AAPI Heritage Month: 5 Architects That Left a Lasting Impact on History

May 01 2023

Asian American and Pacific Islander (AAPI) Heritage Month is observed in the United States during May and recognizes the contributions and influence of Asian Americans and Pacific Islanders on our history, culture, and achievements.  

In honor of this year’s theme for the observance of Asian American and Pacific Islander Heritage Month, advancing leaders through opportunity, we are highlighting five AAPI leaders in the architecture industry that have left a massive impact on the industry and their communities.  

We hope that through sharing the stories of past and current industry leaders, we can inspire the next generation of designers to pursue their passions in the field.  

I.M. Pei (1917-2019) 

I.M. Pei immigrated from China to the United States in the 1930s. He began his career designing buildings for a New York real estate developer and eventually worked his way up to be one of the most revered architects in the industry. Pei is best known for designing the East Building of the National Gallery of Art in Washington, the glass pyramid at the entrance to the Louvre in Paris, and the Rock & Roll Hall of Fame and Museum in Cleveland. Throughout his career, he designed many museums, high-rise buildings, concert halls, academic structures, hospitals, offices, and civic buildings.  

Maya Lin (1959-Present) 

During her final year studying architecture and sculptural arts at Yale University, Maya Lin won a nationwide competition to create a design for a monument for those who had served and died in the Vietnam War. Today, the iconic Vietnam Veteran’s Memorial in Washington, D.C. is visited by thousands of people each day. After graduating, Lin went on to design several amazing structures including the design of Topo, a topiary park in Charlotte, North Carolina, and designs for the Langston Hughes Library.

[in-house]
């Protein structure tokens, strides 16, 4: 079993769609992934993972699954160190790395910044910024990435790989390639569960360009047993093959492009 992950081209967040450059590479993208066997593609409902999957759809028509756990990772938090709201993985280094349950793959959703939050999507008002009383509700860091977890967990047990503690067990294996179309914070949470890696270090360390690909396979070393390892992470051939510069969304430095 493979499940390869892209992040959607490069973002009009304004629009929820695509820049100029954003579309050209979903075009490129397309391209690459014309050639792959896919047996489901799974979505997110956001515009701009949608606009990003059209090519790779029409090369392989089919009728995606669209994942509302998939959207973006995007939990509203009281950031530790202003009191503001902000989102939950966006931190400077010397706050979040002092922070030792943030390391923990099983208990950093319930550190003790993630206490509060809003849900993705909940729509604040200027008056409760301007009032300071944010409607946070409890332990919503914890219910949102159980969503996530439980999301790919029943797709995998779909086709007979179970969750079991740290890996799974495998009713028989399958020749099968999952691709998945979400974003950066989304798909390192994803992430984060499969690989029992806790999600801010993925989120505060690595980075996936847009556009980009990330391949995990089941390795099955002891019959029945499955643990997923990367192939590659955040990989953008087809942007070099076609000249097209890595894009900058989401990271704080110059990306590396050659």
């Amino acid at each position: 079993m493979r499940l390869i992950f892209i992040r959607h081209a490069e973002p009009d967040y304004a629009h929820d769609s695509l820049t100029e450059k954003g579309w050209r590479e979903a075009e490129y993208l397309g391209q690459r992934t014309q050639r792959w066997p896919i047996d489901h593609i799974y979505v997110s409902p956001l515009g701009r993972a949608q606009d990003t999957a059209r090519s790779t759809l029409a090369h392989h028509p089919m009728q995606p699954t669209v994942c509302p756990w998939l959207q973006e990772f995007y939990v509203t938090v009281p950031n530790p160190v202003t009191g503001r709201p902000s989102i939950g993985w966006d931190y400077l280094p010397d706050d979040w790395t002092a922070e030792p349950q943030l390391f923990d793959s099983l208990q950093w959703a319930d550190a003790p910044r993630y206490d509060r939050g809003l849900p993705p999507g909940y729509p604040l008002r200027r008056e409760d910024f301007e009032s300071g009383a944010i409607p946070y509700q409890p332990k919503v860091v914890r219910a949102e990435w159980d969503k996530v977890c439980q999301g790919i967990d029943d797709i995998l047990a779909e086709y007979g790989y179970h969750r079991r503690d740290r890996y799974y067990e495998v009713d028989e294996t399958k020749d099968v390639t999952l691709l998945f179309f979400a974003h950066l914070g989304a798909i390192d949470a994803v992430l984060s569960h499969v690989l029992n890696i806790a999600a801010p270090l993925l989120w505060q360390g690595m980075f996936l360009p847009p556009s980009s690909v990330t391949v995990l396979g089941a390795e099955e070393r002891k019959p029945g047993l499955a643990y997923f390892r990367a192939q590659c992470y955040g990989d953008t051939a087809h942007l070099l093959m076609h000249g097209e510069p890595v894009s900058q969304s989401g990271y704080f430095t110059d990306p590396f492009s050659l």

Kaneji Domoto (1912-2002) 

During his more than 50-year career in architecture and landscape architecture, Kaneji Domoto designed residential, commercial, recreational, and educational projects in the Bay area and along the East Coast, including several homes in Usonia, Frank Lloyd Wright’s planned community. One of his most well-known and awarded projects is the design of Jackson Park in Chicago.  

Helen Liu Fong (1927-2005)  

Before she became an architect, Helen Liu Fong worked as a secretary for architect Eugene Choy in Los Angeles. Two years after she started working for Choy, she got a new job designing for Armet and Davis, another firm in the same building. During her career, Fong was best known for designing Googie-style coffee shops and diners, many of which are still standing today. Some of her most well-known projects are Pann’s Coffee Shop and Norms La Cienega in California.  

Minnette de Silva (1918-1998) 

Minnette de Silva was the first Asian woman to become an associate of the Royal Institute of British Architects (RIBA) and had a prolific career in architecture during the 1950s and 60s. She was a pioneer in post-independence architecture in her home country, Sri Lanka, and dedicated her career to investigating architecture’s connections to gender, labor, and regional identity. Some of her most well-known designs are the Coomaraswamy Twin House and the Seneviratne House.  

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